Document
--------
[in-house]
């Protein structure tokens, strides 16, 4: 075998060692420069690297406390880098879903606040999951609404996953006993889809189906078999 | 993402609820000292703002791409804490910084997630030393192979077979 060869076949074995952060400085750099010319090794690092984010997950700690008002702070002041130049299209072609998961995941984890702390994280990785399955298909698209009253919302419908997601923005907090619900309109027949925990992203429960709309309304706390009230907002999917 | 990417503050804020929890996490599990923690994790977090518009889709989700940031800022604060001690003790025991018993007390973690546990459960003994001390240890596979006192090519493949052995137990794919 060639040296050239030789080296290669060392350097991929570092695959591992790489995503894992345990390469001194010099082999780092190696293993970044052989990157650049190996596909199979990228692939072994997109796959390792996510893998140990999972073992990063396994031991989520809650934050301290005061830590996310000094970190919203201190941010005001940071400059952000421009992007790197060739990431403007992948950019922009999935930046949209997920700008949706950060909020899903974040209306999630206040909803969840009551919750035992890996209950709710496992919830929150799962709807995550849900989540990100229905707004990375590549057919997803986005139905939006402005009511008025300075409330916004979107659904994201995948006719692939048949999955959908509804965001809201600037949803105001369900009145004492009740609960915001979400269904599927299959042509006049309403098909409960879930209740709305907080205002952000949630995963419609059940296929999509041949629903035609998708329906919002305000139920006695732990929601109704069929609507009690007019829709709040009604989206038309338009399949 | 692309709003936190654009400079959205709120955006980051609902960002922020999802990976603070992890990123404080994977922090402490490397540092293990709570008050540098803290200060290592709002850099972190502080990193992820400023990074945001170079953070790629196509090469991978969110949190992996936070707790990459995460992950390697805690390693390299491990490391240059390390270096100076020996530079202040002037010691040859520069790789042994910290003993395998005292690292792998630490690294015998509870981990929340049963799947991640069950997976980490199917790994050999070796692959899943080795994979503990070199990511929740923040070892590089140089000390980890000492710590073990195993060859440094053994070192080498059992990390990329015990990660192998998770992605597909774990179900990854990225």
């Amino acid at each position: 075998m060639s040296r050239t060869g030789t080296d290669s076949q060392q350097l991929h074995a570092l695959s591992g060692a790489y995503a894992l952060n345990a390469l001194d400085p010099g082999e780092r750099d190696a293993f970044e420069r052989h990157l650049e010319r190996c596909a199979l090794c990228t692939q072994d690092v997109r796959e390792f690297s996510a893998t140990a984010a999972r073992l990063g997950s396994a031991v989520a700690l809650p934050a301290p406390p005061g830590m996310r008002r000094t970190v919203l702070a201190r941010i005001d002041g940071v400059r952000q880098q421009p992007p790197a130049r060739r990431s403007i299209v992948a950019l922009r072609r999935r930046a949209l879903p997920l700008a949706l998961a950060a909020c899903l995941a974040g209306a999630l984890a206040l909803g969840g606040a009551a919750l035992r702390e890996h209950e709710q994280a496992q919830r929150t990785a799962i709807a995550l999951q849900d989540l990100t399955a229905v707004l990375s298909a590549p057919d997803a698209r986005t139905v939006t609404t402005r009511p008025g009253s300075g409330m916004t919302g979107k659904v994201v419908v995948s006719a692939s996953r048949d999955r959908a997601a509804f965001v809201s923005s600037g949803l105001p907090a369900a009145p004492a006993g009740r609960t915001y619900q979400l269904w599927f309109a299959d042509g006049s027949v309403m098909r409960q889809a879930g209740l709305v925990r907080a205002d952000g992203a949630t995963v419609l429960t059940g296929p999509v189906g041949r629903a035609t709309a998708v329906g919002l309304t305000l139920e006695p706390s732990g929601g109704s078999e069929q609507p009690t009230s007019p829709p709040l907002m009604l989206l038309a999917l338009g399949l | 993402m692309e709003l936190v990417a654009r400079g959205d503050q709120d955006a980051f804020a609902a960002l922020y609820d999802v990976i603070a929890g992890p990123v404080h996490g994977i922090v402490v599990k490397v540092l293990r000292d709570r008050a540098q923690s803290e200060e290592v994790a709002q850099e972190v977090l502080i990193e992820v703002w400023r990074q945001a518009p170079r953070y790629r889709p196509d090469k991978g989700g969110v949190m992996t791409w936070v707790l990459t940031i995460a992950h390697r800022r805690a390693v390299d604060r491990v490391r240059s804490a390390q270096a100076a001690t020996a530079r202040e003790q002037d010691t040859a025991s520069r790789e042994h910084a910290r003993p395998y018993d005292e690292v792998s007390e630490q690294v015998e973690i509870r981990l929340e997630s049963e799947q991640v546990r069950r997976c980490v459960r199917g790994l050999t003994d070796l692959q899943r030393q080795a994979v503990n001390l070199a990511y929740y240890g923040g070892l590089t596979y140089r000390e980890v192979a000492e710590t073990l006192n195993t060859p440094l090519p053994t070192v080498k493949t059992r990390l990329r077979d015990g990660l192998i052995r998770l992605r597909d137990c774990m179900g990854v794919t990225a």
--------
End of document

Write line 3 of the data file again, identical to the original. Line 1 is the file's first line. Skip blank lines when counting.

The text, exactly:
């Amino acid at each position: 075998m060639s040296r050239t060869g030789t080296d290669s076949q060392q350097l991929h074995a570092l695959s591992g060692a790489y995503a894992l952060n345990a390469l001194d400085p010099g082999e780092r750099d190696a293993f970044e420069r052989h990157l650049e010319r190996c596909a199979l090794c990228t692939q072994d690092v997109r796959e390792f690297s996510a893998t140990a984010a999972r073992l990063g997950s396994a031991v989520a700690l809650p934050a301290p406390p005061g830590m996310r008002r000094t970190v919203l702070a201190r941010i005001d002041g940071v400059r952000q880098q421009p992007p790197a130049r060739r990431s403007i299209v992948a950019l922009r072609r999935r930046a949209l879903p997920l700008a949706l998961a950060a909020c899903l995941a974040g209306a999630l984890a206040l909803g969840g606040a009551a919750l035992r702390e890996h209950e709710q994280a496992q919830r929150t990785a799962i709807a995550l999951q849900d989540l990100t399955a229905v707004l990375s298909a590549p057919d997803a698209r986005t139905v939006t609404t402005r009511p008025g009253s300075g409330m916004t919302g979107k659904v994201v419908v995948s006719a692939s996953r048949d999955r959908a997601a509804f965001v809201s923005s600037g949803l105001p907090a369900a009145p004492a006993g009740r609960t915001y619900q979400l269904w599927f309109a299959d042509g006049s027949v309403m098909r409960q889809a879930g209740l709305v925990r907080a205002d952000g992203a949630t995963v419609l429960t059940g296929p999509v189906g041949r629903a035609t709309a998708v329906g919002l309304t305000l139920e006695p706390s732990g929601g109704s078999e069929q609507p009690t009230s007019p829709p709040l907002m009604l989206l038309a999917l338009g399949l | 993402m692309e709003l936190v990417a654009r400079g959205d503050q709120d955006a980051f804020a609902a960002l922020y609820d999802v990976i603070a929890g992890p990123v404080h996490g994977i922090v402490v599990k490397v540092l293990r000292d709570r008050a540098q923690s803290e200060e290592v994790a709002q850099e972190v977090l502080i990193e992820v703002w400023r990074q945001a518009p170079r953070y790629r889709p196509d090469k991978g989700g969110v949190m992996t791409w936070v707790l990459t940031i995460a992950h390697r800022r805690a390693v390299d604060r491990v490391r240059s804490a390390q270096a100076a001690t020996a530079r202040e003790q002037d010691t040859a025991s520069r790789e042994h910084a910290r003993p395998y018993d005292e690292v792998s007390e630490q690294v015998e973690i509870r981990l929340e997630s049963e799947q991640v546990r069950r997976c980490v459960r199917g790994l050999t003994d070796l692959q899943r030393q080795a994979v503990n001390l070199a990511y929740y240890g923040g070892l590089t596979y140089r000390e980890v192979a000492e710590t073990l006192n195993t060859p440094l090519p053994t070192v080498k493949t059992r990390l990329r077979d015990g990660l192998i052995r998770l992605r597909d137990c774990m179900g990854v794919t990225a």